He later worked with the school board and Los Angeles County to fund and build the school’s Mike Haynes Stadium & Hugh Boyd Field, which are used for football games and track meets.
LaBonge was known for his outsized personality, reflected in his deep knowledge of high school football teams, penchant for big hugs and love of classic Los Angeles institutions such as Pink’s Hot Dogs along with his hands-on approach to serving constituents. He was frequently spotted hiking through Griffith Park.
He also was known for passing out loaves of bread baked by the nuns at the Monastery of the Angels.
The avid photographer was also a major supporter of the Los Angeles Public Library and its photo collection, to which he donated and supported efforts to digitize nearly 41,000 images for easier access.
Councilman Paul Koretz once called LaBonge his “role model for constituent services.”
LaBonge was also a big proponent of preparing for the next big earthquake, long before the push to seismically fortify the city’s buildings and infrastructure.
After leaving the City Council because of term limits, LaBonge founded the LaBonge Consulting Group, which he described on his LinkedIn page as “an extension of my ability to create relationships and connect people with the common goal of fortifying the cultural ties of this great city.”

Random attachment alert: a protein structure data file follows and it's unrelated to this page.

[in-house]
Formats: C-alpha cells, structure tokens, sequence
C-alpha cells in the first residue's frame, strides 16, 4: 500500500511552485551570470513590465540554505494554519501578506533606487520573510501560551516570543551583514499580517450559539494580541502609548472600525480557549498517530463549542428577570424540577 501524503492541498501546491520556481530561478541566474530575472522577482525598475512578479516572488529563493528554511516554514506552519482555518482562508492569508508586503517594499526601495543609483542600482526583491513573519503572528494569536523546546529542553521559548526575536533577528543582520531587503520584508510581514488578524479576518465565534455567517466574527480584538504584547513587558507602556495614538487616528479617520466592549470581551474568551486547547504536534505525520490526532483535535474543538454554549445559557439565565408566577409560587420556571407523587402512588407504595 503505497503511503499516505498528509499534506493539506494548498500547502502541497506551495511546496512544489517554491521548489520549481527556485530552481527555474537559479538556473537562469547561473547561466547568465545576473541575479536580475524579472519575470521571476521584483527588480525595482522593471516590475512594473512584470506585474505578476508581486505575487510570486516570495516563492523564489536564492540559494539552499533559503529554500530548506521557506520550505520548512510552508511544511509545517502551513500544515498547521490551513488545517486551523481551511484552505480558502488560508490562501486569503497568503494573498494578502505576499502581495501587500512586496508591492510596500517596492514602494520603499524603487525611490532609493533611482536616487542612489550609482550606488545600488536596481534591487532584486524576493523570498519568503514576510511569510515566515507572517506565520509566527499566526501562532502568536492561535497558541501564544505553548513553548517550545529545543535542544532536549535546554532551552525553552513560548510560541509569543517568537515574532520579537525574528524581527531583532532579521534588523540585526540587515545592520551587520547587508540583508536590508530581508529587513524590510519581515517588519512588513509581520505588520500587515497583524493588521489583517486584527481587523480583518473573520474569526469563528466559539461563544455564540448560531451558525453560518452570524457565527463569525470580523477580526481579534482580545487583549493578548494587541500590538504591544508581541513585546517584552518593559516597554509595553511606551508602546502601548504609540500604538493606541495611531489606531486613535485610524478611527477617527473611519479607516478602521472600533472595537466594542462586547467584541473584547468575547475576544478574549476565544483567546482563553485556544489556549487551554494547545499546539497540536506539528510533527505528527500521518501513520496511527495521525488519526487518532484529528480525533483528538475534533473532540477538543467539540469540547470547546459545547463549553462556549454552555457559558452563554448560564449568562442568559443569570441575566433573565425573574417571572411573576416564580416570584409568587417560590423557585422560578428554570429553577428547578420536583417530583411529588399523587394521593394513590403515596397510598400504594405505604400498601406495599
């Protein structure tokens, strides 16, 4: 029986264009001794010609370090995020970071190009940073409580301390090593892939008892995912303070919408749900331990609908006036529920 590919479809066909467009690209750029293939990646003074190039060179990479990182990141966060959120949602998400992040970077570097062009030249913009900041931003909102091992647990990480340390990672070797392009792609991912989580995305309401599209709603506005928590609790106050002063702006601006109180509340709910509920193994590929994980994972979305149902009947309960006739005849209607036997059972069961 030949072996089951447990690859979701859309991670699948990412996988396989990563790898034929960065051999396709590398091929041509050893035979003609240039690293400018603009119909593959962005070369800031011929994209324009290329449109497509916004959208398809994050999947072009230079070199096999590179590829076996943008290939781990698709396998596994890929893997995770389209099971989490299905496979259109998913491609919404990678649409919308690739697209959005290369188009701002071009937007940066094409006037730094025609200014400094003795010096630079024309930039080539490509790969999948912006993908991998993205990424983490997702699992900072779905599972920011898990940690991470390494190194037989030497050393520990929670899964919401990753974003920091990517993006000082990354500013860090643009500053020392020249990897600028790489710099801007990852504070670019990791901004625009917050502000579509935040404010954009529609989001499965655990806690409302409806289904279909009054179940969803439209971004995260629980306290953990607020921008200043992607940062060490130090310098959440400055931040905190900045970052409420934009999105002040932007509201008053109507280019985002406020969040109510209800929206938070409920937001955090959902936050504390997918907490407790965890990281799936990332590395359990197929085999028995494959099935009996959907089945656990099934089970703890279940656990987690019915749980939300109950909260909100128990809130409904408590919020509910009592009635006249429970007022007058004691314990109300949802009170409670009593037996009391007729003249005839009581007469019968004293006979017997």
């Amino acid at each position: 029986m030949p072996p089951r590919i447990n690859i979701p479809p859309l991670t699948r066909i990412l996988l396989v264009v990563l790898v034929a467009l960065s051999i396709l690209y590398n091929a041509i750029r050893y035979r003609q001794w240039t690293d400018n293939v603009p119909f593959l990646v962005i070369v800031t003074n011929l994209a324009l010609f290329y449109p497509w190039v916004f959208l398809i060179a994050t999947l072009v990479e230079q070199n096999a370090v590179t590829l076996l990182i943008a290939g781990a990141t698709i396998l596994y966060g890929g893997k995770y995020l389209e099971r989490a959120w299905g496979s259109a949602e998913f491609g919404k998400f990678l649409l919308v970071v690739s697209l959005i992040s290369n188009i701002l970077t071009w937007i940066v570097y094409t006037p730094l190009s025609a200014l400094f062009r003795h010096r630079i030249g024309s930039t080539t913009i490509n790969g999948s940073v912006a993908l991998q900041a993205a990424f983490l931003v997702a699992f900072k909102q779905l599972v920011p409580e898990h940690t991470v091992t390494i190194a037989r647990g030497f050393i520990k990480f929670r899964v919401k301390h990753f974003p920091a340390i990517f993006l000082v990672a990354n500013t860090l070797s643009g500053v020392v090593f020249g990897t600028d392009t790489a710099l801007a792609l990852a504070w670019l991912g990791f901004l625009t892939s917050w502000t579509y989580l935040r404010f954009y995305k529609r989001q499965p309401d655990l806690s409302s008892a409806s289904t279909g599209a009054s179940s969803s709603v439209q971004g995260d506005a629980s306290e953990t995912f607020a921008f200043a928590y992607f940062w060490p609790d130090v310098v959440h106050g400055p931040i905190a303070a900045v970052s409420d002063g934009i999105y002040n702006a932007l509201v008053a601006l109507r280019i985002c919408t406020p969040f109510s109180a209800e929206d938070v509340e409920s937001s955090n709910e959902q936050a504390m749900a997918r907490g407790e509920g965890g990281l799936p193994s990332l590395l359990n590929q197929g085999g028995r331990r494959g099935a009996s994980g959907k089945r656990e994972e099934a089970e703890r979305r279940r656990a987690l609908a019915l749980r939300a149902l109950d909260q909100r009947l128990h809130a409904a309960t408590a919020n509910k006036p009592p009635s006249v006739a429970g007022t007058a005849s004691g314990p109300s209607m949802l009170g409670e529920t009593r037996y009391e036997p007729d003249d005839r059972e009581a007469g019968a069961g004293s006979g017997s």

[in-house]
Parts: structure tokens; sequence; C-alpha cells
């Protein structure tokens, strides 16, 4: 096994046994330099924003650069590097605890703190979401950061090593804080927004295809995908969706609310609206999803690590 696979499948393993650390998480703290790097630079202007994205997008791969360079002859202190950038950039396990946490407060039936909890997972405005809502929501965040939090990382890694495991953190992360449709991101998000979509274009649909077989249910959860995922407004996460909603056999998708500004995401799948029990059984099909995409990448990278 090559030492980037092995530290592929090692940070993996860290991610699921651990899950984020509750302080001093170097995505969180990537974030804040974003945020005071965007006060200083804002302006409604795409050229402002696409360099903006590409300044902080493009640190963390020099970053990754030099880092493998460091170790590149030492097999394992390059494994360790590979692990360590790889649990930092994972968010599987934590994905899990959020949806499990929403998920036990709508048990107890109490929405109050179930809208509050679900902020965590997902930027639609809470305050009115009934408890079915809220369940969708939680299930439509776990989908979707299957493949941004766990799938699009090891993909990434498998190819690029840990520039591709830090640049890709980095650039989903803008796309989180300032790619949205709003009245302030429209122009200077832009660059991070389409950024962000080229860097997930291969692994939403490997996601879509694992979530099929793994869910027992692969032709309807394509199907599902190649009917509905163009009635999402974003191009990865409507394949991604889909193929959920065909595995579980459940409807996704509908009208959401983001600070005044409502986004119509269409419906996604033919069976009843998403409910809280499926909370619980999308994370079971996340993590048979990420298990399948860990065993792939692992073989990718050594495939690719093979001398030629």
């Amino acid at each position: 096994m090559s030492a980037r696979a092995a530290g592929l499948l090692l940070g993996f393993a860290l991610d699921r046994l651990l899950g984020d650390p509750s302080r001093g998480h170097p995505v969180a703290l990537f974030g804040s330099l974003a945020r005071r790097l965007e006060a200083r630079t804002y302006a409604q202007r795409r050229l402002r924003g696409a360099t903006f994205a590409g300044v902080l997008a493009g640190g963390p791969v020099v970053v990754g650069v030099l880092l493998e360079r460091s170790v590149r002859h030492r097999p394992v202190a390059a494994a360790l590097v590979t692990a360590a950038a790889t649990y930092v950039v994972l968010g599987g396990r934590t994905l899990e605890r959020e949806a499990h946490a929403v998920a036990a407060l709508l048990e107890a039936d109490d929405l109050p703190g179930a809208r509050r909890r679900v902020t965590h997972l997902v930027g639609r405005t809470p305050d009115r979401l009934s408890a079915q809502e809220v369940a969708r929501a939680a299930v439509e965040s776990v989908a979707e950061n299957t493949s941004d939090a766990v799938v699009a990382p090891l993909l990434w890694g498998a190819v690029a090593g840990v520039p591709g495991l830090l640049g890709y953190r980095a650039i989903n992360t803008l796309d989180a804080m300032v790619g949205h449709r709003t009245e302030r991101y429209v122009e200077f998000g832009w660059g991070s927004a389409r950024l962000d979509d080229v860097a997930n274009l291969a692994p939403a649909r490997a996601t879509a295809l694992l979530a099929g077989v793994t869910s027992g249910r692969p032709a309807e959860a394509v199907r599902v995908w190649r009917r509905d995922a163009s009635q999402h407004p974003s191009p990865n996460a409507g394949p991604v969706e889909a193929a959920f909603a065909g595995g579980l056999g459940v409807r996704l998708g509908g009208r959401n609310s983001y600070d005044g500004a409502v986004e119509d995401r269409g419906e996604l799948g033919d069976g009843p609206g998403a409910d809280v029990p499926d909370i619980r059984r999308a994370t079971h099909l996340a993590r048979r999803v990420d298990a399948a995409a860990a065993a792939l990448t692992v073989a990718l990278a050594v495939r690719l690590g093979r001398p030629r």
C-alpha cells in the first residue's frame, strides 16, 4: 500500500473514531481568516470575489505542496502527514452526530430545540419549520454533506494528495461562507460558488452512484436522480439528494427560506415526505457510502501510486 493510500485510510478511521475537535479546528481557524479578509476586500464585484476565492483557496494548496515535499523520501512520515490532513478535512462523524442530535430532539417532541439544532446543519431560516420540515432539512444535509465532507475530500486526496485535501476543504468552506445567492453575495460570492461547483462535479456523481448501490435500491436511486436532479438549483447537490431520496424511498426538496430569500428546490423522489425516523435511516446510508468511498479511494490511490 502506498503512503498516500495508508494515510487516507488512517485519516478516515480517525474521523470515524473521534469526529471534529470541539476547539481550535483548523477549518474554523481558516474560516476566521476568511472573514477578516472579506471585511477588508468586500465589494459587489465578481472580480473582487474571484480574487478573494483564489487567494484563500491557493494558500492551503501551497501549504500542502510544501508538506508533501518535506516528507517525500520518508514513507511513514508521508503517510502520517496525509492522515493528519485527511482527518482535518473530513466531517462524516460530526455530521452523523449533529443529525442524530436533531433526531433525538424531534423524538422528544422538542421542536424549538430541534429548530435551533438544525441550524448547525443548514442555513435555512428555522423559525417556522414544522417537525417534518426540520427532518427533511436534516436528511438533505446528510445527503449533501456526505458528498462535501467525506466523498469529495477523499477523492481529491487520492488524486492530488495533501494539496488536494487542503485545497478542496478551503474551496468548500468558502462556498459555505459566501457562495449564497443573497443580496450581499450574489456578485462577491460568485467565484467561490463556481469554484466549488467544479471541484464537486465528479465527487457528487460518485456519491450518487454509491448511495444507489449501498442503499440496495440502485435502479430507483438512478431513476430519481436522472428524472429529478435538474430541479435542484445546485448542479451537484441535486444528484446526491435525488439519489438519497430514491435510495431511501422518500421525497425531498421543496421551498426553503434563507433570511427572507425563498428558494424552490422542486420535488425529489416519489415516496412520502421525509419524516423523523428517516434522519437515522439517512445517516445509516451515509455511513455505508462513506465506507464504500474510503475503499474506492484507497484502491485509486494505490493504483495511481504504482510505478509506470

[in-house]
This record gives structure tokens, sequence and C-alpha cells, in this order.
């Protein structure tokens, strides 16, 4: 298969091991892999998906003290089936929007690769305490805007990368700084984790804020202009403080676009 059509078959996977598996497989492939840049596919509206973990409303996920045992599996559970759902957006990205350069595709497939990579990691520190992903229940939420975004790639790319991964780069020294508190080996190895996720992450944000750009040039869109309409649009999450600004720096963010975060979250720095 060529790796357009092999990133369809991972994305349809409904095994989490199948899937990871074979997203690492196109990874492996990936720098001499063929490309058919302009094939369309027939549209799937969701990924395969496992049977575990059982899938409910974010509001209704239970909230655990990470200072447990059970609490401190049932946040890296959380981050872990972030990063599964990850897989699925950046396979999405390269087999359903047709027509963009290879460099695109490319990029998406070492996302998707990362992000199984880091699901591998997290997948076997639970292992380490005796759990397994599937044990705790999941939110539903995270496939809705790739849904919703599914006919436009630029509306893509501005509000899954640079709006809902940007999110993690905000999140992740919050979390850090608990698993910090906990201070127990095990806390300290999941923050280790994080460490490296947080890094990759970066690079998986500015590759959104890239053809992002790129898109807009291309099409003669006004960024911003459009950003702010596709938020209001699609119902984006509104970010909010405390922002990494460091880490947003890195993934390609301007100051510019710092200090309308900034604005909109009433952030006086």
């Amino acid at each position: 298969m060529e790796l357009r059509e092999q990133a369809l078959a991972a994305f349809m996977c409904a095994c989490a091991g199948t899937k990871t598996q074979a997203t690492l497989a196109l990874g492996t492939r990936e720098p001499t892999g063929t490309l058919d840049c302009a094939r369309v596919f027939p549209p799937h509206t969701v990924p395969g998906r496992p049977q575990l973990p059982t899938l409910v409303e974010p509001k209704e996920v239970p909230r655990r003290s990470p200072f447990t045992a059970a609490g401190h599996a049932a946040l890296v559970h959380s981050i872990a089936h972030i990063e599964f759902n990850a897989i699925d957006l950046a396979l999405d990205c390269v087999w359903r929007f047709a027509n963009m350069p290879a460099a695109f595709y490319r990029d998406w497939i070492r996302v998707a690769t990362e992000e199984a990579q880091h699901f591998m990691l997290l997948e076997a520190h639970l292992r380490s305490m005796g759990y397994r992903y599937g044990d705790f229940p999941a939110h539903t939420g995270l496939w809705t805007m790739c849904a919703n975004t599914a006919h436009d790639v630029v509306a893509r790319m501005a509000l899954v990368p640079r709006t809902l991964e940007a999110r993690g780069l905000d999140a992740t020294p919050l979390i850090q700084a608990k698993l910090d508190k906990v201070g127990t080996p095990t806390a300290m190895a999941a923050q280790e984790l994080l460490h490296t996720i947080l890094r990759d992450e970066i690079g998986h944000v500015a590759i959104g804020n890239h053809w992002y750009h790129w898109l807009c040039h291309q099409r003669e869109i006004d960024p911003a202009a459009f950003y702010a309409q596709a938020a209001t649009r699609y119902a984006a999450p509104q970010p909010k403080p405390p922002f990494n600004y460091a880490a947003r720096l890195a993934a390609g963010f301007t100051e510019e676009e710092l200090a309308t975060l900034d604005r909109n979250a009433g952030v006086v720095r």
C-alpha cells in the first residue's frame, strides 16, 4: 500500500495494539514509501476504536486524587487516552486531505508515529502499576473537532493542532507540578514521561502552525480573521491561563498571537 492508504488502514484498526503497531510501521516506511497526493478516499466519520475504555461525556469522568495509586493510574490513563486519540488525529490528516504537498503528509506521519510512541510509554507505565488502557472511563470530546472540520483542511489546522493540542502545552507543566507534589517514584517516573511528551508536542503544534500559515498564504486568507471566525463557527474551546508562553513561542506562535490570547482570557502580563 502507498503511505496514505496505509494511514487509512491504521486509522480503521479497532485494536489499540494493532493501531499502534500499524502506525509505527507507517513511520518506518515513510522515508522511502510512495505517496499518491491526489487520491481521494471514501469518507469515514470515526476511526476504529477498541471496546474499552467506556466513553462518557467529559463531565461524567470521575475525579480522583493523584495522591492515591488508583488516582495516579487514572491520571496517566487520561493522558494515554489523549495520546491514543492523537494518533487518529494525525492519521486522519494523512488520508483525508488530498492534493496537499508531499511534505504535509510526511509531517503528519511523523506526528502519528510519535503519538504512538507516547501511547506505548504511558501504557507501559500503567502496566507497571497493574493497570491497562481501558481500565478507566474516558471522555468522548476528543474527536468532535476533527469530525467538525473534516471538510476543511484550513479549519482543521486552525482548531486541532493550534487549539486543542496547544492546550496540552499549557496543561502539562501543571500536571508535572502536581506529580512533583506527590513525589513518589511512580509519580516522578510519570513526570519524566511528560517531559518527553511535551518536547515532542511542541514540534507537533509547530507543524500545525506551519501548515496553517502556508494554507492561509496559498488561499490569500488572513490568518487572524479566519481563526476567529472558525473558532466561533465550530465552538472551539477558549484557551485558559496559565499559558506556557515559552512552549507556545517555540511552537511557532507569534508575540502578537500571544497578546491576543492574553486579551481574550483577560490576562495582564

Councilman Kevin de León, a longtime Los Angeles-area elected official, hailed LaBonge’s endless enthusiasm.
“No one knew more about L.A., worked harder for us or served with greater energy or commitment than Tom,” de León wrote on his Twitter page. “He will forever be one of Los Angeles’ most beloved angels.”
City Attorney Mike Feuer added, “Tom had an incredible love for Los Angeles and committed his life to serving its people. He was truly one of a kind and will be sorely missed.”
Dwayne Gathers, chairman of the board of the Hollywood Chamber of Commerce, hailed LaBonge for his work revitalizing the Hollywood area.
“Hollywood lost a great friend and supporter with the passing of former Council member Tom LaBonge,” he said. “Tom was L.A.’s biggest cheerleader and played an instrumental role in Hollywood’s revitalization and renaissance. Working with Tom over many years, the Hollywood Chamber knew him to be a great supporter of the men and women who serve the city and its diverse communities, including our first responders with the Los Angeles Police and Fire departments.
“He played a critical role in saving the land that the iconic Hollywood Sign sits on. And he could always be found on the trails of our beloved Griffith Park — whether working on beautification projects or greeting visitors and inquiring where they were from, or — more often than not — offering directions.”
Councilman Mitch O’Farrell, who worked alongside LaBonge from 2013-15, remembered him as a “force of nature and goodness.”
“Tom was the ultimate ambassador for Los Angeles where he brought into sharp focus his zest for life, his tireless pursuit of service and his firm belief that anything was possible. Our city was what he dedicated his life to and for that I will be eternally grateful,” O’Farrell said.
“Thank you Brigid, Charles and Mary Cate for sharing him with us all these years. Today the angels exalt with joy as they welcome him in Heaven”
In addition to his wife of 32 years, LaBonge is survived by his daughter Mary-Cate LaBonge and son Charles LaBonge, both of Los Angeles; as well as brothers Brian LaBonge of Glendale, Dennis LaBonge of Newport Beach, Robert LaBonge of Malibu, Timothy LaBonge of Desert Hot Springs and Mark LaBonge of Los Angeles.